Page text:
Hi! I'm Dane Carlson, and welcome to the Business Opportunities Weblog. I've been publishing this website, by myself, and sometimes with the help of others for over twelve years now. You'll notice two things about this site right away:
On a recent evening in this southern French city, Maurice Berrayah parked his black Renault sedan outside a gray warehouse, and a Chronodrive supermarket employee packed his trunk with a week’s worth of milk, wine, eggs and other foodstuffs his wife had ordered online earlier in the day. “We don’t have to go grocery shopping anymore,” the 42-year-old computer programmer said gleefully as he inspected two baguettes being loaded into his car, reports The Wall Street Journal.
He is part of a wave of French consumers who have embraced a hybrid online shopping model devised by Chronodrive that ditches the expensive delivery option used by early Web grocers and retains what the company’s founders felt shoppers wanted: an easy online system to order groceries that the consumer can pick up, prepacked, at his convenience.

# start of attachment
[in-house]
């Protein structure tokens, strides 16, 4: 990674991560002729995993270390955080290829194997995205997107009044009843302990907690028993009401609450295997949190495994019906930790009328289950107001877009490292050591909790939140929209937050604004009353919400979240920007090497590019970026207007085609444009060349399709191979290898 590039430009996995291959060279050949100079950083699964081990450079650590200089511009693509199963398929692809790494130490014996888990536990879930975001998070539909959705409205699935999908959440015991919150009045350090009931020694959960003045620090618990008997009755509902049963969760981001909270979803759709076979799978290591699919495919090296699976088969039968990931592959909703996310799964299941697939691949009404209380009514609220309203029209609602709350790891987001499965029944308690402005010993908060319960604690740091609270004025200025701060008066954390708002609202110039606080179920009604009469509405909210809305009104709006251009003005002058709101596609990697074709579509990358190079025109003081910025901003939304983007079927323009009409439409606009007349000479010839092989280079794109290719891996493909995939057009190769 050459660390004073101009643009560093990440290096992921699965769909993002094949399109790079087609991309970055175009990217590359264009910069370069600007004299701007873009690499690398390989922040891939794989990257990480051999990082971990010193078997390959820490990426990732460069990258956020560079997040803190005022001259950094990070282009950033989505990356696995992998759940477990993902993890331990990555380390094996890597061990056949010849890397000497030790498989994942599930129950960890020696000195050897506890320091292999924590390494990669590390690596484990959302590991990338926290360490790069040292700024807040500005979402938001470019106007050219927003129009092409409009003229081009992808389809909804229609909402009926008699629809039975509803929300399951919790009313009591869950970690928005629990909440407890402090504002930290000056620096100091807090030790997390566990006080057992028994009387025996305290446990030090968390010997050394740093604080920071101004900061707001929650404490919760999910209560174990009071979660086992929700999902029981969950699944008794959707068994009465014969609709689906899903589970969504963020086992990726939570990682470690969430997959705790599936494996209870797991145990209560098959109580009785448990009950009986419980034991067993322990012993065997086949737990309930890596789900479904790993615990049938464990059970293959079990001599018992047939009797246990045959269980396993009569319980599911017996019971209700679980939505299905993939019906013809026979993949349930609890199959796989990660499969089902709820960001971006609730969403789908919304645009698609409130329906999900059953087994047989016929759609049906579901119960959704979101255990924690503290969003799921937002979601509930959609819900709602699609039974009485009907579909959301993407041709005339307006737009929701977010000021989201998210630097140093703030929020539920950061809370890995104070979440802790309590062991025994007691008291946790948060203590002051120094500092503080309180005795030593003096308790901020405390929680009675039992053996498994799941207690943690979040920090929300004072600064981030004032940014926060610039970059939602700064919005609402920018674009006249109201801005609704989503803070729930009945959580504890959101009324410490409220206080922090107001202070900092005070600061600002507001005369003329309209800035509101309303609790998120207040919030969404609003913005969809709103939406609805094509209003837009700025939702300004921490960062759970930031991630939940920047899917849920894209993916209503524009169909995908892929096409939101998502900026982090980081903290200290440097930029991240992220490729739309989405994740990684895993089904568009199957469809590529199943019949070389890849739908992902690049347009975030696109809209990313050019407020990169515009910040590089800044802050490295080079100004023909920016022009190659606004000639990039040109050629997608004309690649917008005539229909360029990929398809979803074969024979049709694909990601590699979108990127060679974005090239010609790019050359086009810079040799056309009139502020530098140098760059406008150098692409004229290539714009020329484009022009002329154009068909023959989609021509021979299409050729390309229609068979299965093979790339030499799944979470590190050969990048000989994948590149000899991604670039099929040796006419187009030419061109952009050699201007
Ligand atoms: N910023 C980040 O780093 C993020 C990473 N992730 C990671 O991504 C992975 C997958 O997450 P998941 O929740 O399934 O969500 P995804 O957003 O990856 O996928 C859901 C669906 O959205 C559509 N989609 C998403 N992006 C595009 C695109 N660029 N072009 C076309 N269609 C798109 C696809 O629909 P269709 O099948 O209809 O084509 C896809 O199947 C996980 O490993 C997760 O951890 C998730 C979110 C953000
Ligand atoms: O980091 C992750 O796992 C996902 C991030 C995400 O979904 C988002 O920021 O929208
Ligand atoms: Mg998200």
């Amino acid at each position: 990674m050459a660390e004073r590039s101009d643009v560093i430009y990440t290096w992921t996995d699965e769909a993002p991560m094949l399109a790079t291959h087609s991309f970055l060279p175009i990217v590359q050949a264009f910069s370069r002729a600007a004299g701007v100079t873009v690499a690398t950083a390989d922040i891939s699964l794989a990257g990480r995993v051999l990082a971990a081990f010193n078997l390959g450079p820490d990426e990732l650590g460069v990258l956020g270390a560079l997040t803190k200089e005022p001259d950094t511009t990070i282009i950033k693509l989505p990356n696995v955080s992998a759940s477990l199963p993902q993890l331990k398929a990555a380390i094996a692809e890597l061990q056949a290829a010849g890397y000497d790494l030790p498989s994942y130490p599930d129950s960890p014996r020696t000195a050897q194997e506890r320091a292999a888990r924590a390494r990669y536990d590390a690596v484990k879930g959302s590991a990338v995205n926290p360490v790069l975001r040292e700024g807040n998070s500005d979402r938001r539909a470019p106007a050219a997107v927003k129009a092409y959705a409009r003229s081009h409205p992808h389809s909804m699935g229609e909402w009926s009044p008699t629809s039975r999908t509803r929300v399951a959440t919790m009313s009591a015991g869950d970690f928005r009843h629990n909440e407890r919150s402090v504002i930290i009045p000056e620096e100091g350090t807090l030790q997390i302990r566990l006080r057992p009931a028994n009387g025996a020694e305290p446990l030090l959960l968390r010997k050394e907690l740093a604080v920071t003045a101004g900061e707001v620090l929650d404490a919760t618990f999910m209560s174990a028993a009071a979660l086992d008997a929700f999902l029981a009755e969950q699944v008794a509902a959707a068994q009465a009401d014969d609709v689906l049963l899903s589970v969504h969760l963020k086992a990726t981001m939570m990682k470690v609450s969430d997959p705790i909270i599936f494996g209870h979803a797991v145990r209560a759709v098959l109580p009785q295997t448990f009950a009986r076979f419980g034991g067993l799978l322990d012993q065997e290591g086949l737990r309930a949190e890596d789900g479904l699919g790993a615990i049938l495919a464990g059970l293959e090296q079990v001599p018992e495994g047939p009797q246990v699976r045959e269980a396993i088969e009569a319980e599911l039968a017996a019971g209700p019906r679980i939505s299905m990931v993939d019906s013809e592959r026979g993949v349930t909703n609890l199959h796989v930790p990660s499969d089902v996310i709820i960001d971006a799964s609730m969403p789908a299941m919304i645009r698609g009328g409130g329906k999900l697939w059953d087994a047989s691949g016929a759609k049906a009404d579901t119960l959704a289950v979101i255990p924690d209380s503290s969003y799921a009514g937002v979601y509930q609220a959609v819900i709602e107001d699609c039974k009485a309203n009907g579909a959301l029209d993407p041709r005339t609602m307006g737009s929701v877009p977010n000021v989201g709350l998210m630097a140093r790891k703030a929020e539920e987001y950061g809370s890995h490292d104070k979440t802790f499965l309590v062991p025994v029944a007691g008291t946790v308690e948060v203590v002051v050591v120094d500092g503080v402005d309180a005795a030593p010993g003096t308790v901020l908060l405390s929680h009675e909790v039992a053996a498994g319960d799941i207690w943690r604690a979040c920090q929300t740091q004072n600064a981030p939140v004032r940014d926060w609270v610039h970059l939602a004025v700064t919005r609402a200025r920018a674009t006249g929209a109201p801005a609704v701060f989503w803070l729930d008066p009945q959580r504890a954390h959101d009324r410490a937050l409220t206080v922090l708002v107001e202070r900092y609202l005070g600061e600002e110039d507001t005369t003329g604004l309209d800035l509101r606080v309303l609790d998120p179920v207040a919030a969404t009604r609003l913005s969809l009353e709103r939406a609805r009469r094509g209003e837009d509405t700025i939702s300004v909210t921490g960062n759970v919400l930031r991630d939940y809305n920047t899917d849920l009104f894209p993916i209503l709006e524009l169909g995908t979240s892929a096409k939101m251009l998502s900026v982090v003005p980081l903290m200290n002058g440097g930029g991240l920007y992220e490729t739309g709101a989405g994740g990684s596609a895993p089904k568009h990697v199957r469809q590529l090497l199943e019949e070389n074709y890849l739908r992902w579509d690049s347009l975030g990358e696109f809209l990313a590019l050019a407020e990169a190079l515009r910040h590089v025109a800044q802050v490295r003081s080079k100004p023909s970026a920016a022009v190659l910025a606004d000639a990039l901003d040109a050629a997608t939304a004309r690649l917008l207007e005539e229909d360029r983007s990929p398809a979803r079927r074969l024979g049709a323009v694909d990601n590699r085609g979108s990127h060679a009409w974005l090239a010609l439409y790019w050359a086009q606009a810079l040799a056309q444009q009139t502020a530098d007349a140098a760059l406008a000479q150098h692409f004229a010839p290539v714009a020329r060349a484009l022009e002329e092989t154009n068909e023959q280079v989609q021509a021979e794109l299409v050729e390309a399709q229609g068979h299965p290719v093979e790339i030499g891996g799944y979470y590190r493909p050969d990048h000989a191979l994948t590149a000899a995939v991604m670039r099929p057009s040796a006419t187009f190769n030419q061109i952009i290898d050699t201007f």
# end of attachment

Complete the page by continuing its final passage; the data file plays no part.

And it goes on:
Traditional online grocery shopping wasn’t working in France—prices were about 15% higher than at traditional stores—a bigger premium than in the U.S. and Britain. Delivery times, usually limited to working hours, were inconvenient, and costs were high—home-delivery fees are about €12, or $17—not feasible in a country where it is more common for people to pick up groceries several times a week, rather than loading up once a week as is typical in the U.S.
Chronodrive’s founders took a cue from an American way of life: the McDonald’s fast-food drive-through. They wanted to apply its strengths to grocery shopping by providing fast service without making the customer get out of the car.
Photo by thetalkingmirror.